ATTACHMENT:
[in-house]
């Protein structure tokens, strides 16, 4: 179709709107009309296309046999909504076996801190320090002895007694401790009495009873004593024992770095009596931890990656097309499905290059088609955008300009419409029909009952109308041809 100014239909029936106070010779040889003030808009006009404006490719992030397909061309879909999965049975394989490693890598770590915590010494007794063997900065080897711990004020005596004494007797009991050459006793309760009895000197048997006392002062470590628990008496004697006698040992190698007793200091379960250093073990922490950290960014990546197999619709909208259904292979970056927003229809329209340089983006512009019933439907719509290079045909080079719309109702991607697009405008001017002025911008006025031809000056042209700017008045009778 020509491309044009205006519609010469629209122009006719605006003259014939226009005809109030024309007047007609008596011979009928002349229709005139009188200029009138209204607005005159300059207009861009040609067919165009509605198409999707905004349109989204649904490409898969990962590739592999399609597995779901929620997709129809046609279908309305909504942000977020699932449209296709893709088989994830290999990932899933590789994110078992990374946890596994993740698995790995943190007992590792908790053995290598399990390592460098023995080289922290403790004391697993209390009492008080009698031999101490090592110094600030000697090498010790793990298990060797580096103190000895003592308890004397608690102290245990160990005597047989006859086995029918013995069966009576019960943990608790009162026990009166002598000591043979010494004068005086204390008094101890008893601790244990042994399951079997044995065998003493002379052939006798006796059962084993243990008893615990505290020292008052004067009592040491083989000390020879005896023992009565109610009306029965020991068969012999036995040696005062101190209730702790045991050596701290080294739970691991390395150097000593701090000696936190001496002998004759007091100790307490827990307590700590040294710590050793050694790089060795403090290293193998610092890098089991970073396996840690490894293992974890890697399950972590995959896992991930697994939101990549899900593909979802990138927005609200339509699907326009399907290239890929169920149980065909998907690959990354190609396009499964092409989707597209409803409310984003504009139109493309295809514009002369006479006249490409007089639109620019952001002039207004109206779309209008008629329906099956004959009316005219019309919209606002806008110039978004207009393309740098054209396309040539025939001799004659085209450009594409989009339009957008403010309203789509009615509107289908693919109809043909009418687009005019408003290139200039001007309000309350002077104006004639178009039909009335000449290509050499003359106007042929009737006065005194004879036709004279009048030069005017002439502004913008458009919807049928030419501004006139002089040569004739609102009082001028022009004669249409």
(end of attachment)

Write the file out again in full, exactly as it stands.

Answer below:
[in-house]
């Protein structure tokens, strides 16, 4: 179709709107009309296309046999909504076996801190320090002895007694401790009495009873004593024992770095009596931890990656097309499905290059088609955008300009419409029909009952109308041809 100014239909029936106070010779040889003030808009006009404006490719992030397909061309879909999965049975394989490693890598770590915590010494007794063997900065080897711990004020005596004494007797009991050459006793309760009895000197048997006392002062470590628990008496004697006698040992190698007793200091379960250093073990922490950290960014990546197999619709909208259904292979970056927003229809329209340089983006512009019933439907719509290079045909080079719309109702991607697009405008001017002025911008006025031809000056042209700017008045009778 020509491309044009205006519609010469629209122009006719605006003259014939226009005809109030024309007047007609008596011979009928002349229709005139009188200029009138209204607005005159300059207009861009040609067919165009509605198409999707905004349109989204649904490409898969990962590739592999399609597995779901929620997709129809046609279908309305909504942000977020699932449209296709893709088989994830290999990932899933590789994110078992990374946890596994993740698995790995943190007992590792908790053995290598399990390592460098023995080289922290403790004391697993209390009492008080009698031999101490090592110094600030000697090498010790793990298990060797580096103190000895003592308890004397608690102290245990160990005597047989006859086995029918013995069966009576019960943990608790009162026990009166002598000591043979010494004068005086204390008094101890008893601790244990042994399951079997044995065998003493002379052939006798006796059962084993243990008893615990505290020292008052004067009592040491083989000390020879005896023992009565109610009306029965020991068969012999036995040696005062101190209730702790045991050596701290080294739970691991390395150097000593701090000696936190001496002998004759007091100790307490827990307590700590040294710590050793050694790089060795403090290293193998610092890098089991970073396996840690490894293992974890890697399950972590995959896992991930697994939101990549899900593909979802990138927005609200339509699907326009399907290239890929169920149980065909998907690959990354190609396009499964092409989707597209409803409310984003504009139109493309295809514009002369006479006249490409007089639109620019952001002039207004109206779309209008008629329906099956004959009316005219019309919209606002806008110039978004207009393309740098054209396309040539025939001799004659085209450009594409989009339009957008403010309203789509009615509107289908693919109809043909009418687009005019408003290139200039001007309000309350002077104006004639178009039909009335000449290509050499003359106007042929009737006065005194004879036709004279009048030069005017002439502004913008458009919807049928030419501004006139002089040569004739609102009082001028022009004669249409």